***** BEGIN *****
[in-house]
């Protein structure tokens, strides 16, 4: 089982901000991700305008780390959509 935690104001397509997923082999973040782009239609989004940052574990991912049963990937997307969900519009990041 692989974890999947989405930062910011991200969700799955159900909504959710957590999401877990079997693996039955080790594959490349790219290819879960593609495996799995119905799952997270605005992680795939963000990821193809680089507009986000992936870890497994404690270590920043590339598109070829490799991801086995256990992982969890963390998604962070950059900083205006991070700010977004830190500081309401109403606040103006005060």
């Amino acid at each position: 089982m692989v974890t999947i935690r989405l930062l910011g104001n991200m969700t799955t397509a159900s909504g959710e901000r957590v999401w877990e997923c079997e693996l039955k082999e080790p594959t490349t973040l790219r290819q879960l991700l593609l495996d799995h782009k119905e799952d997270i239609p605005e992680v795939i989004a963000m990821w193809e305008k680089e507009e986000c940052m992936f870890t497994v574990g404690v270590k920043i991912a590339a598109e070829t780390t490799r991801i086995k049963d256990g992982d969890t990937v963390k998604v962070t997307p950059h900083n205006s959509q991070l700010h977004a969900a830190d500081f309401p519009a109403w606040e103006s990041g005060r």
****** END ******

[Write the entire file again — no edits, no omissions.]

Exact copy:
[in-house]
């Protein structure tokens, strides 16, 4: 089982901000991700305008780390959509 935690104001397509997923082999973040782009239609989004940052574990991912049963990937997307969900519009990041 692989974890999947989405930062910011991200969700799955159900909504959710957590999401877990079997693996039955080790594959490349790219290819879960593609495996799995119905799952997270605005992680795939963000990821193809680089507009986000992936870890497994404690270590920043590339598109070829490799991801086995256990992982969890963390998604962070950059900083205006991070700010977004830190500081309401109403606040103006005060």
């Amino acid at each position: 089982m692989v974890t999947i935690r989405l930062l910011g104001n991200m969700t799955t397509a159900s909504g959710e901000r957590v999401w877990e997923c079997e693996l039955k082999e080790p594959t490349t973040l790219r290819q879960l991700l593609l495996d799995h782009k119905e799952d997270i239609p605005e992680v795939i989004a963000m990821w193809e305008k680089e507009e986000c940052m992936f870890t497994v574990g404690v270590k920043i991912a590339a598109e070829t780390t490799r991801i086995k049963d256990g992982d969890t990937v963390k998604v962070t997307p950059h900083n205006s959509q991070l700010h977004a969900a830190d500081f309401p519009a109403w606040e103006s990041g005060r």